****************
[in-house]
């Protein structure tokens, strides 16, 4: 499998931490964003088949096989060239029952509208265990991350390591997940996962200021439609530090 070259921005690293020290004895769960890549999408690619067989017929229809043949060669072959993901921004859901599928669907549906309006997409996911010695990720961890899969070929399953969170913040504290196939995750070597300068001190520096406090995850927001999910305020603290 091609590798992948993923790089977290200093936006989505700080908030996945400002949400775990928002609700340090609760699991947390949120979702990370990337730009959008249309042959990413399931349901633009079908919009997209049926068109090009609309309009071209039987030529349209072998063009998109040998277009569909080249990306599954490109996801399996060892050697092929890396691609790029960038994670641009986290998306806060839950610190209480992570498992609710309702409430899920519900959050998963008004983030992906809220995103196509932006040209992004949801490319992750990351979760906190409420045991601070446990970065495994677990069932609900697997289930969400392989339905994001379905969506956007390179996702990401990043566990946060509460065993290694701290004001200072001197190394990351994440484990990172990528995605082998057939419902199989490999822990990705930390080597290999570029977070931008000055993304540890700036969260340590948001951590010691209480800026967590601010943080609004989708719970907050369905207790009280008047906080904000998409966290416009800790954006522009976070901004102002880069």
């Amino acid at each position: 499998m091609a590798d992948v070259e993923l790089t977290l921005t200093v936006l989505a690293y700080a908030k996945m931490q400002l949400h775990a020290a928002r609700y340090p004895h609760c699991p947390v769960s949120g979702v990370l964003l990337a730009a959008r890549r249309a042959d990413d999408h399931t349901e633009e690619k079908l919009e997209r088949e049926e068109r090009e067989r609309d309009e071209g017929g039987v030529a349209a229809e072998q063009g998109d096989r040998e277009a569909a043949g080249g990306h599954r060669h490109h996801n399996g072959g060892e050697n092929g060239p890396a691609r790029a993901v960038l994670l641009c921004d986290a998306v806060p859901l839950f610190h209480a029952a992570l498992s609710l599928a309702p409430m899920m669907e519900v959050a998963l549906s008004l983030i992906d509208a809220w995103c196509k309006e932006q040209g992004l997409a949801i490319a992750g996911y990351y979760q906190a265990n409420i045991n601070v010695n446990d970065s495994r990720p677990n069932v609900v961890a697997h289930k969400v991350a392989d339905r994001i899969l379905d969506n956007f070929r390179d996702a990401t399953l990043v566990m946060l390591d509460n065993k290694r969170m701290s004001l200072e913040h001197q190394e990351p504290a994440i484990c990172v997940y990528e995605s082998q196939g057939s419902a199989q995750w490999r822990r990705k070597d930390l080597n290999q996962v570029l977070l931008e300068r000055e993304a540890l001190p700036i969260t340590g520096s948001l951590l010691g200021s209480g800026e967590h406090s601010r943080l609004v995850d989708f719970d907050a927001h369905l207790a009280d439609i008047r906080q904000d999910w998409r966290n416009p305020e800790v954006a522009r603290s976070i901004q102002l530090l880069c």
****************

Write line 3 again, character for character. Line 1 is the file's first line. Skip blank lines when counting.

């Amino acid at each position: 499998m091609a590798d992948v070259e993923l790089t977290l921005t200093v936006l989505a690293y700080a908030k996945m931490q400002l949400h775990a020290a928002r609700y340090p004895h609760c699991p947390v769960s949120g979702v990370l964003l990337a730009a959008r890549r249309a042959d990413d999408h399931t349901e633009e690619k079908l919009e997209r088949e049926e068109r090009e067989r609309d309009e071209g017929g039987v030529a349209a229809e072998q063009g998109d096989r040998e277009a569909a043949g080249g990306h599954r060669h490109h996801n399996g072959g060892e050697n092929g060239p890396a691609r790029a993901v960038l994670l641009c921004d986290a998306v806060p859901l839950f610190h209480a029952a992570l498992s609710l599928a309702p409430m899920m669907e519900v959050a998963l549906s008004l983030i992906d509208a809220w995103c196509k309006e932006q040209g992004l997409a949801i490319a992750g996911y990351y979760q906190a265990n409420i045991n601070v010695n446990d970065s495994r990720p677990n069932v609900v961890a697997h289930k969400v991350a392989d339905r994001i899969l379905d969506n956007f070929r390179d996702a990401t399953l990043v566990m946060l390591d509460n065993k290694r969170m701290s004001l200072e913040h001197q190394e990351p504290a994440i484990c990172v997940y990528e995605s082998q196939g057939s419902a199989q995750w490999r822990r990705k070597d930390l080597n290999q996962v570029l977070l931008e300068r000055e993304a540890l001190p700036i969260t340590g520096s948001l951590l010691g200021s209480g800026e967590h406090s601010r943080l609004v995850d989708f719970d907050a927001h369905l207790a009280d439609i008047r906080q904000d999910w998409r966290n416009p305020e800790v954006a522009r603290s976070i901004q102002l530090l880069c």